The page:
How was I to know Scotland had a midge season? Sophie had done most of the planning. Not only had she failed to mention the midges, she had also omitted the fact that we would be hiking in an area the guidebook referred to as “one of the wettest places in Scotland.” Okay, so I should have helped more with the itinerary. But Sophie is a take-charge kind of woman, and I’d been more than happy to let her handle the details.
So, there I was, hiking by myself in the rain, regretting that I hadn’t had the good sense to read the guidebooks before I’d hopped on the plane.
After slogging up a steep incline for about fifteen minutes, I stopped to catch my breath at the edge of a deep, narrow ravine. Although the landscape seemed barren compared to what I was used to back home, the hillside was covered with a tangle of bracken and plush groundcovers. At the bottom a few stunted looking trees hugged a stream that ran through the middle of the gorge and disappeared around a bend to my left. Directly below were some huge boulders that looked like they had been tossed there by a giant as ravine art.
There was also something else down there. Something that didn’t quite belong.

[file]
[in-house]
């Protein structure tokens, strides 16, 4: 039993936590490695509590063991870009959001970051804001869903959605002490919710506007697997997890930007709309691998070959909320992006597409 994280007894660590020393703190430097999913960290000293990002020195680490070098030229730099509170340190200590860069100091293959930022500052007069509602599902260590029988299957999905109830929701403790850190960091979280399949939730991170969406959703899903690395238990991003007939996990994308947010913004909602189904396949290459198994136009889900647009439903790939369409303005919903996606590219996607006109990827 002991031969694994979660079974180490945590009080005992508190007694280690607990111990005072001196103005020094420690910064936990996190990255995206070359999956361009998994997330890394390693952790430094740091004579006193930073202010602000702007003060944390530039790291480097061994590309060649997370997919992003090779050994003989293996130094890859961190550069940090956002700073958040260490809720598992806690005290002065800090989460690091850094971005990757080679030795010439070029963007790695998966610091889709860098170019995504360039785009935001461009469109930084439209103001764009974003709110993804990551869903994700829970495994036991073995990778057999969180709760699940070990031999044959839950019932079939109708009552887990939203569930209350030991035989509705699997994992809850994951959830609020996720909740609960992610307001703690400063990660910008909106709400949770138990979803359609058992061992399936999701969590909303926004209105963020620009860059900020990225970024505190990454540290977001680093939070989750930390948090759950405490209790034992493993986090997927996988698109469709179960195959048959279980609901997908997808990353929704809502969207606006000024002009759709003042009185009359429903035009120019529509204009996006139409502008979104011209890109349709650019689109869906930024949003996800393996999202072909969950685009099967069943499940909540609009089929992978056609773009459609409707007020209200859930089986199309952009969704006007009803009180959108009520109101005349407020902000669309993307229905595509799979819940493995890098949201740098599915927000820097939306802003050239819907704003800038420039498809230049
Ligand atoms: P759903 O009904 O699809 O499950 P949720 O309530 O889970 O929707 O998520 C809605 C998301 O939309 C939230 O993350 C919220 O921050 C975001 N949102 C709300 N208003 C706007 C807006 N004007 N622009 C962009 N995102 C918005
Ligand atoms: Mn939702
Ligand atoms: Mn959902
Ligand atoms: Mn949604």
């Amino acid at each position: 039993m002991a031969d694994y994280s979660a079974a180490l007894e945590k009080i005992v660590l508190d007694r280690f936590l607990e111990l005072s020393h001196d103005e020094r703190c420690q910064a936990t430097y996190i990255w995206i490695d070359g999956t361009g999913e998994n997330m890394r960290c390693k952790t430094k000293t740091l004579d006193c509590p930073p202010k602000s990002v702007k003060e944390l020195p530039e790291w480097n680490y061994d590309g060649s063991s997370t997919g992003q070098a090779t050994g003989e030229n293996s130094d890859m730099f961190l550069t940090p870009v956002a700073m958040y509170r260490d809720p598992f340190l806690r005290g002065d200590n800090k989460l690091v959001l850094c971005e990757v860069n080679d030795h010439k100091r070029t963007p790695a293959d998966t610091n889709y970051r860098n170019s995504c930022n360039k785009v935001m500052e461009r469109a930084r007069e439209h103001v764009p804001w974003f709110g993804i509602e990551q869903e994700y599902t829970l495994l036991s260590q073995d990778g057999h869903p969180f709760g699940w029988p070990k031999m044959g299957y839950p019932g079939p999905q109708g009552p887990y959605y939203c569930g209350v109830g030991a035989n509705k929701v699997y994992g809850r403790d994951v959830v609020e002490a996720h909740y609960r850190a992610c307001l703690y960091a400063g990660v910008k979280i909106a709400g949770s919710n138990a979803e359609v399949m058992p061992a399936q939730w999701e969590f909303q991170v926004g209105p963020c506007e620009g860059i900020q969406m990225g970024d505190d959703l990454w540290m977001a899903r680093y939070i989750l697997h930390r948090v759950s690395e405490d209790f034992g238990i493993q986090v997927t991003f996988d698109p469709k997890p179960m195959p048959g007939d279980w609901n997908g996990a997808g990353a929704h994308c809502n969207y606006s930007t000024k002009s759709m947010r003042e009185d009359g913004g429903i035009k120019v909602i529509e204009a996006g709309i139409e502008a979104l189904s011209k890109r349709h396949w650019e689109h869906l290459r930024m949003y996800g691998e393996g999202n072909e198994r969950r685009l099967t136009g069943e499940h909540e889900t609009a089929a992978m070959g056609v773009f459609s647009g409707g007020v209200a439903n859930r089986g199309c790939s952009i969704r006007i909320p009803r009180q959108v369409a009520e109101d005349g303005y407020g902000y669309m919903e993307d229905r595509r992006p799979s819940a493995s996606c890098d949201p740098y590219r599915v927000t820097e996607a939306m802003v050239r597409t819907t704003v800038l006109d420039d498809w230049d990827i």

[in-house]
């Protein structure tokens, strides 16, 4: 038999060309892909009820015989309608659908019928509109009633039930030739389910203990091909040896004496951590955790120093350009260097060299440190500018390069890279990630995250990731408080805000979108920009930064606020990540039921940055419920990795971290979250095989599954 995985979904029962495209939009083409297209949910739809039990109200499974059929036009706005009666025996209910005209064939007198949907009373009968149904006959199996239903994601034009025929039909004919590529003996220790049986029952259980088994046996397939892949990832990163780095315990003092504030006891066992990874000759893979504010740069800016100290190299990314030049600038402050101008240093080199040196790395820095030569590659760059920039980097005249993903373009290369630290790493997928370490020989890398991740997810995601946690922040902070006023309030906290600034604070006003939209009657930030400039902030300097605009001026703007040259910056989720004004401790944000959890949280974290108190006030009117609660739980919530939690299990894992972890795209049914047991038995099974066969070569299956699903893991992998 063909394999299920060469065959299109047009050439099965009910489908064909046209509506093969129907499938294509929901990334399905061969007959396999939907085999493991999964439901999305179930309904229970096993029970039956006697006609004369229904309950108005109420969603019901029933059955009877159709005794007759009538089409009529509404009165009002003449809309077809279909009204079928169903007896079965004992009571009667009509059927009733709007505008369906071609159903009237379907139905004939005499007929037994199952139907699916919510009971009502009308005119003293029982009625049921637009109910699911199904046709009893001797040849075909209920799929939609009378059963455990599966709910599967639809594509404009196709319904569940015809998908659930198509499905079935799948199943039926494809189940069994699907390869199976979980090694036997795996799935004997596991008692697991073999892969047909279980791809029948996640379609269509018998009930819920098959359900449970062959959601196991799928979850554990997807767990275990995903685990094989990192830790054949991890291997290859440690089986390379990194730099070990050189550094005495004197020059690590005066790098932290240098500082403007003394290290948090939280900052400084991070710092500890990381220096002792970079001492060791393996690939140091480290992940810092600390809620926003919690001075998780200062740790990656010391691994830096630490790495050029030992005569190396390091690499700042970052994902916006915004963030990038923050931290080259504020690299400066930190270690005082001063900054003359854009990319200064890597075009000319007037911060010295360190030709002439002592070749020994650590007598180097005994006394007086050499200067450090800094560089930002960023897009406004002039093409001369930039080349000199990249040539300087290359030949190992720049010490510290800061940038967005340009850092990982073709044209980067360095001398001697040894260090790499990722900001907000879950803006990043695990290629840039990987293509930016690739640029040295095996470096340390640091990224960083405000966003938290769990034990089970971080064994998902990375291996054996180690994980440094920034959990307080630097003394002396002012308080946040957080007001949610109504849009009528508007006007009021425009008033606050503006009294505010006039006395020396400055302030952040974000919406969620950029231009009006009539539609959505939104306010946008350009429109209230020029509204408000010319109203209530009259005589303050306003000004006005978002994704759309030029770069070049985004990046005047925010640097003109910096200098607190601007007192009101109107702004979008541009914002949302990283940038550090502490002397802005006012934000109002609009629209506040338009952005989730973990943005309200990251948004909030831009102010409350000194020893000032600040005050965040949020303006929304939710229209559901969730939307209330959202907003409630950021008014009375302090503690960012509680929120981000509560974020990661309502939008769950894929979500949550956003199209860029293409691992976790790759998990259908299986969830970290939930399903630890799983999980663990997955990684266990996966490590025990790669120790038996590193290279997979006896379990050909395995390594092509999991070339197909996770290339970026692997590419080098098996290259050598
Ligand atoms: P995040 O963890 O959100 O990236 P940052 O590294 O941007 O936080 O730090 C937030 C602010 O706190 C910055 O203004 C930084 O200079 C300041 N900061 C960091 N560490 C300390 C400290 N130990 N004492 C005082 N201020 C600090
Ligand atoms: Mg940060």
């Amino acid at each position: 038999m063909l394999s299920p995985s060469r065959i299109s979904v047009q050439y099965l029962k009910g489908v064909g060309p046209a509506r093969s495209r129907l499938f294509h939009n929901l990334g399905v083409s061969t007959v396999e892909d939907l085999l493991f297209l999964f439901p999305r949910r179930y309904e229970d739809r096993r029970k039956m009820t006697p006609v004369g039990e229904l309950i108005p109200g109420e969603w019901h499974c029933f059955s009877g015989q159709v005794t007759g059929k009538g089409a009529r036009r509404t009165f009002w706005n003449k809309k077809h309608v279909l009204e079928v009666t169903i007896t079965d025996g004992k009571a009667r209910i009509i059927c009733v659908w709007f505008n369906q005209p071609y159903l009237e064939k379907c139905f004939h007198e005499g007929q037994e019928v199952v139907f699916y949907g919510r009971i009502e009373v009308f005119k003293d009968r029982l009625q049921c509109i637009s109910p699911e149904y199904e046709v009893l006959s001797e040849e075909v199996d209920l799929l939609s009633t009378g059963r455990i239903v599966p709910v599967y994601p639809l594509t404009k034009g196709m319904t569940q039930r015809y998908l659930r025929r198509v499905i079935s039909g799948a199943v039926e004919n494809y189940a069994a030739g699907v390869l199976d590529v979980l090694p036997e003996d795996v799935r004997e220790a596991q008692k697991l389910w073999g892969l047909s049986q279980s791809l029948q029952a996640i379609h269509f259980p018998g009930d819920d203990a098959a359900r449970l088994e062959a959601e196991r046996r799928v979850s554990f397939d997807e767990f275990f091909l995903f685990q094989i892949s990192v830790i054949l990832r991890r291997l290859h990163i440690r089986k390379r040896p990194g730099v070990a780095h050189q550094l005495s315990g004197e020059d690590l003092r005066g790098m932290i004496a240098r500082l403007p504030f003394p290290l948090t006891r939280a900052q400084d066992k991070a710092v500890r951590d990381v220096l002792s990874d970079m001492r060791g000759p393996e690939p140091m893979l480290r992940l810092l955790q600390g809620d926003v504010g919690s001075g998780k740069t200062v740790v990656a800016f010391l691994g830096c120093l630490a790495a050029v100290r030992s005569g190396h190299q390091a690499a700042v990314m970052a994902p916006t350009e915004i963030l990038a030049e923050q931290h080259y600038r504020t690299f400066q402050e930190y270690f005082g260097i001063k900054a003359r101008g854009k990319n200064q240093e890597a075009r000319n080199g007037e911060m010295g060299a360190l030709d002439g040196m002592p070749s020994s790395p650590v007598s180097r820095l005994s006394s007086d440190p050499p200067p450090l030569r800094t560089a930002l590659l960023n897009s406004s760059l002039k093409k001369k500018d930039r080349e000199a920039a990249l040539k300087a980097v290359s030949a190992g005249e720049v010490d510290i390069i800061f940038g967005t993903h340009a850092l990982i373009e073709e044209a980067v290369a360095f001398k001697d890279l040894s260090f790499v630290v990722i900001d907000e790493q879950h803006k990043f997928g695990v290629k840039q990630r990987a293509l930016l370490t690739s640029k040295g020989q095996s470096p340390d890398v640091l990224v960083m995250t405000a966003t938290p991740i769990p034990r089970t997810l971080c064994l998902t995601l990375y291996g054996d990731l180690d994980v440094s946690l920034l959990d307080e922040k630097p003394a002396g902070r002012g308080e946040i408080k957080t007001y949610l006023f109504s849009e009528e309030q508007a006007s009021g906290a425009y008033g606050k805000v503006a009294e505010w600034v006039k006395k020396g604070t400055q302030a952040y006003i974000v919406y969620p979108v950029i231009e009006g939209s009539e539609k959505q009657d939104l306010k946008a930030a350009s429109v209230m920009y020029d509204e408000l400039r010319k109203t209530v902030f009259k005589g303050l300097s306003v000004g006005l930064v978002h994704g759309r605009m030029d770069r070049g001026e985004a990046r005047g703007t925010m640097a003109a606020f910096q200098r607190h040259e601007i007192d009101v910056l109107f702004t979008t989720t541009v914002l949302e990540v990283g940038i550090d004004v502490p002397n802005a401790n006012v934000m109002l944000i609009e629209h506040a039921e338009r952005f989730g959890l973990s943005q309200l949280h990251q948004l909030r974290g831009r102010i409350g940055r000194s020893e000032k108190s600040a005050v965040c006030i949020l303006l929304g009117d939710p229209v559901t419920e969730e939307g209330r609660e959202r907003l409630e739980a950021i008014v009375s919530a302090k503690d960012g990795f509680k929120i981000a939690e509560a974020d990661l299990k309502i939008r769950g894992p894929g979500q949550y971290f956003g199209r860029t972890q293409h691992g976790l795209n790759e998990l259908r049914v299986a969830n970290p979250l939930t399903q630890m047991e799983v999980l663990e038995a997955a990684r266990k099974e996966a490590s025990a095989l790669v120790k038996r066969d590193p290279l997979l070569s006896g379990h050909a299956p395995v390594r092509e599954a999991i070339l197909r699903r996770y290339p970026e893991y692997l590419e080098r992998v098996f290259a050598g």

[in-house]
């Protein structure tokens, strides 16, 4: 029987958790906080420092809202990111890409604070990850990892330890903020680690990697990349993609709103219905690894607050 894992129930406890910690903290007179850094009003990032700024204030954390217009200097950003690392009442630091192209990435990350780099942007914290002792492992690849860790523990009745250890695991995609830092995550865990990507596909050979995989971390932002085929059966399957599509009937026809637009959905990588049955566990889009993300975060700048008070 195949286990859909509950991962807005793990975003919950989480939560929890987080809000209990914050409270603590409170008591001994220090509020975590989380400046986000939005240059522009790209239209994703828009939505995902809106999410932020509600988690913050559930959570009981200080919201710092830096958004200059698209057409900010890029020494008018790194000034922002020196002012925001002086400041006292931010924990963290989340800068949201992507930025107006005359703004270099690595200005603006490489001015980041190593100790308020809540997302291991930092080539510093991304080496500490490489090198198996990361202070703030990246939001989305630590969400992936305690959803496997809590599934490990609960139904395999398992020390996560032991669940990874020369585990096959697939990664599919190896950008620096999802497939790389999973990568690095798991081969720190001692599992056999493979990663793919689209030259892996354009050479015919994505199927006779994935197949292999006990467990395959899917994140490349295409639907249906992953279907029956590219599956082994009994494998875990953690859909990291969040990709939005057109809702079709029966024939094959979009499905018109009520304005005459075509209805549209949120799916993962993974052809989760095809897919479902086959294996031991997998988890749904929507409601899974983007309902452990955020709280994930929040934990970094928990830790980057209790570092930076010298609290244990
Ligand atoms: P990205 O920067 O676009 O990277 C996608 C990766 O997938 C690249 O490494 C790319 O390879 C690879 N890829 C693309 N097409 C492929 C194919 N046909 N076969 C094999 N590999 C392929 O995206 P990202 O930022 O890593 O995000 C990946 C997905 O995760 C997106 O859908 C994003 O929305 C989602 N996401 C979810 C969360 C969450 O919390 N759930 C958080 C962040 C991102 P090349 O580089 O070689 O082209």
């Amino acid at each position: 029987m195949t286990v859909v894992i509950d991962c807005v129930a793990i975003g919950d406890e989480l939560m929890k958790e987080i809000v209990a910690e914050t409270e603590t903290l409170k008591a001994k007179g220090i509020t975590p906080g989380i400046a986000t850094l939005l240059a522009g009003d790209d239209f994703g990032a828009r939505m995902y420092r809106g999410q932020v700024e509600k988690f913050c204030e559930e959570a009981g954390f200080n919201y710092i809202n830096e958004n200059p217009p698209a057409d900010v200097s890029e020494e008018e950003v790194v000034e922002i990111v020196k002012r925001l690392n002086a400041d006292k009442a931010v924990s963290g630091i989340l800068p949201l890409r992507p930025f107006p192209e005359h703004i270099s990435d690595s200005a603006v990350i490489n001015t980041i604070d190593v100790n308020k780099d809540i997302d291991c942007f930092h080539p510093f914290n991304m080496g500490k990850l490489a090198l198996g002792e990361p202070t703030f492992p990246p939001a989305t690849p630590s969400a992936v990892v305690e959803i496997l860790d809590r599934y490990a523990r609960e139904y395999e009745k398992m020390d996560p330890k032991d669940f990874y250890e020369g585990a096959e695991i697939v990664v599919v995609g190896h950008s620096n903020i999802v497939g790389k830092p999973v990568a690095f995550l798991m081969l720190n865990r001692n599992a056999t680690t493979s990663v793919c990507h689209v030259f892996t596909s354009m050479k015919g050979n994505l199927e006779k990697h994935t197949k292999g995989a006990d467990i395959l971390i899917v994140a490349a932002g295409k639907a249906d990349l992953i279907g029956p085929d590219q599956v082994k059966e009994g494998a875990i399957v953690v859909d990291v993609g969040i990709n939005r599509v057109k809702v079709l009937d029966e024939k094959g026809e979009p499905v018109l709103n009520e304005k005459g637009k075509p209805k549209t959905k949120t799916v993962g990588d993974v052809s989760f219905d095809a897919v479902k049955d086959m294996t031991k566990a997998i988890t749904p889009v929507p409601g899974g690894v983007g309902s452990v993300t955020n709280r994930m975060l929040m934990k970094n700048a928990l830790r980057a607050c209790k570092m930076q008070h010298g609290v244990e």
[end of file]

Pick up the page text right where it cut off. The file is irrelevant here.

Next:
I blinked the rainwater out of my eyes and peered through the veil of bugs. Just this side of one of the large boulders was something that looked suspiciously . . . like a person. A person sprawled on the ground. And the angle of repose did not look natural.
“Dammit,” I said. Why me? Why had I stopped and looked down at those boulders? Now I was morally bound to find out what or who I was looking at. But dammit all, the last thing I wanted to do in a downpour was climb down a steep hillside to check out what could turn out to be a pile of clothes someone had tossed over the edge. On the other hand, if that was a person down there, they were either injured or dead. That was certainly a lot worse than being wet and buggy.
On the off chance there were fellow hikers nearby, I shouted: “Anybody there? Can anyone hear me?”
Not surprisingly, no one responded. I hadn’t seen another human being since I left the car park. Even the car park had been nearly empty. Anyone with an ounce of sense was safely in their home or a hotel room or in a pub, relaxing in a comfortable chair, dry and warm, with the midges hovering outside instead of scant inches away. There wasn’t anyone else; it was all up to me. I had to find a way down. And clearly it wasn’t going to be easy. Perhaps even dangerous. I could fall and end up next to whoever or whatever it was down there.
Damn, damn, damn. Why me I asked myself again.
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Why is your featured book a must-read?
In this modern cozy the village has been replaced by an urban marina community in Seattle, and the story actually starts in Scotland. There’s even a mild swear word or two expressed when appropriate to the situation. But no graphic violence. If you like the upbeat tone and quirky characters of a traditional cozy but want a more serious “conundrum,” then this book is a must-read.